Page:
• The conceptualization part of the research process might well be called the thinking part of the research while the factual part of the research process is more related to the doing aspect.
  • 33. PURPOSES OF THEORIES AND CONCEPTUAL MODELS
    • To make research findings meaningful and generalizable.
    • Efficient mechanisms for drawing together accumulated facts, sometimes from separate and isolated investigations.
    • Guide a researcher’s understanding of not only the what of natural phenomena but also the ‘why’ of their occurrence.
    • Theories provide a basis for predicting the occurrence of phenomena.
    • Prediction, in turn, has implications for the control of the phenomena.
    • Help to stimulate research and the extension of knowledge by providing both direction and impetus.
  • 34. THEORIST & REFERENCE NAME OF MODEL KEY THESIS OF THE MODEL RESEARCH EXAMPLE Imogene King 1981 Open Systems Model Personal systems, interpersonal systems, and social systems are dynamic and interacting, within which transactions occur. Doornbos (2000) based her framework on King's model; she tested the prediction that family stressors, coping, and other factors affected family health with young adults with serious mental illness.
  • 35. THEORIST & REFERENCE NAME OF MODEL KEY THESIS OF THE MODEL RESEARCH EXAMPLE Madeline Leininger 1991 Theory of Culture Care Diversity and Universality Caring is a universal Phenomenon but varies transculturally Raines and Morgan (2000) studied the culturally grounded meanings of the concept of comfort, presence, and involvement in the context of the childbirth experience of black women and white women.
  • 36. THEORIST & REFERENCE NAME OF MODEL KEY THESIS OF THE MODEL RESEARCH EXAMPLE Myra Levine 1973 Conservation Model Conservation of integrity contributes to maintenance of a person’s wholeness. Deiriggi and Miles (1995) based their study of the effects of waterbeds on heart rate in preterm infants on Levine's concept of conservation.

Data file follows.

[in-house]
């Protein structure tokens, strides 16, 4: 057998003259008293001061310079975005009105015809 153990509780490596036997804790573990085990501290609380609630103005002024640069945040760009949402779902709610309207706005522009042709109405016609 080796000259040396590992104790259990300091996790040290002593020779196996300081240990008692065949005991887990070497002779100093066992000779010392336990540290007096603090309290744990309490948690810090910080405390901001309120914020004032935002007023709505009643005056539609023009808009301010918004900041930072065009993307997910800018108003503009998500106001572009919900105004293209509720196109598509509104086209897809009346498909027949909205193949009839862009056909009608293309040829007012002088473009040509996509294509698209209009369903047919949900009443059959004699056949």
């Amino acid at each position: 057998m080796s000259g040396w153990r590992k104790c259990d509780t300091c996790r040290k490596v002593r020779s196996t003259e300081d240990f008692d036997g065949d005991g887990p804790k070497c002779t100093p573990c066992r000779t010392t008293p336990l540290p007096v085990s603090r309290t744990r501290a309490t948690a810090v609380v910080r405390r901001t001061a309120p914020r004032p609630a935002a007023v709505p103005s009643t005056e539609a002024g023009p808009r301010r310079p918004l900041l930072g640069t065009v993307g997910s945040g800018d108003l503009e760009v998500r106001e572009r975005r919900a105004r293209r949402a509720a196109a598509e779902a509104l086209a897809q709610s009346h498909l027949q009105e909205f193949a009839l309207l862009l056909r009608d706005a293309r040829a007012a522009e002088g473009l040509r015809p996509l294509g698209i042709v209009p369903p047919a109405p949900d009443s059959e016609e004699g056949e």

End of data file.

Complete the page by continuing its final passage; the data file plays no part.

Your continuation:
• 37. THEORIST & REFERENCE NAME OF MODEL KEY THESIS OF THE MODEL RESEARCH EXAMPLE Betty Neuman 1989 Health Care Systems Model Each person is a complete system; the goal of nursing is to assist in maintaining client system stability. Brauer (2001) described common patterns of person environment interaction in adults with rheumatoid arthritis, based on Neuman’s model.
  • 38. THEORIST & REFERENCE NAME OF MODEL KEY THESIS OF THE MODEL RESEARCH EXAMPLE Margaret Newman 1994 Health as Expanding Consciousness Health is viewed as an expansion of consciousness with health and disease parts of the same whole; health is seen in an evolving pattern of the Whole in time, space, and movement. Endo and colleagues (2000) Used Newman’s theory to study pattern recognition as a caring partnership between nurses and families of ovarian cancer in Japan.
  • 39. THEORIST & REFERENCE NAME OF MODEL KEY THESIS OF THE MODEL RESEARCH EXAMPLE Dorothea Orem 1985 Self-Care Model Self-care activities are what people do on their own behalf to maintain health and Well- being; the goal of nursing is to help people meet their own therapeutic self-care demands. Anderson (2001) explored, with a sample of homeless adults, the relationship between self- care, self-care agency, and well-being.
  • 40. THEORIST & REFERENCE NAME OF MODEL KEY THESIS OF THE MODEL RESEARCH EXAMPLE Rose Marie Rizzo Parse 1992, 1995 Theory of Human Becoming Health and meaning are co- created by indivisible humans and their environment; nursing involves having clients share views about meanings. Mitchell and Lawton (2000) studied how diabetic patients experienced the consequences of personal choices about living with restrictions, and discussed the emerging concepts within Parse's theory.
  • 41. THEORIST & REFERENCE NAME OF MODEL KEY THESIS OF THE MODEL RESEARCH EXAMPLE Martha Rogers 1970, 1986 Science of Unitary Human Beings The individual is a unified whole in constant interaction with the environment; nursing helps individuals achieve maximum well- being within their potential. Using Rogers’ framework, Bays (2001) explored the phenomenon of hope and associated factors in older patients who had experienced a stroke.
  • 42. THEORIST & REFERENCE NAME OF MODEL KEY THESIS OF THE MODEL RESEARCH EXAMPLE Sr Callista Roy 1984, 1991 Adaptation Model Humans are adaptive systems that cope with change through adaptation; nursing helps to promote client adaptation during health and illness. Roy’s Adaptation Model provided the framework for John's (2001) study of whether perceptions of quality of life change over time in adults who receive curative radiation therapy.
  • 43. THEORIST & REFERENCE NAME OF MODEL KEY THESIS OF THE MODEL RESEARCH EXAMPLE Jean Watson 1999 Theory of Caring Caring is the moral ideal, and entails mind-body- soul engagement with one another. Using Watson's 10 carative factors, Baldursdottir and Jonsdottir (2002) studied the importance of nurse caring behaviors as perceived by patients receiving care at an emergency department.
  • 44. THANK YOU !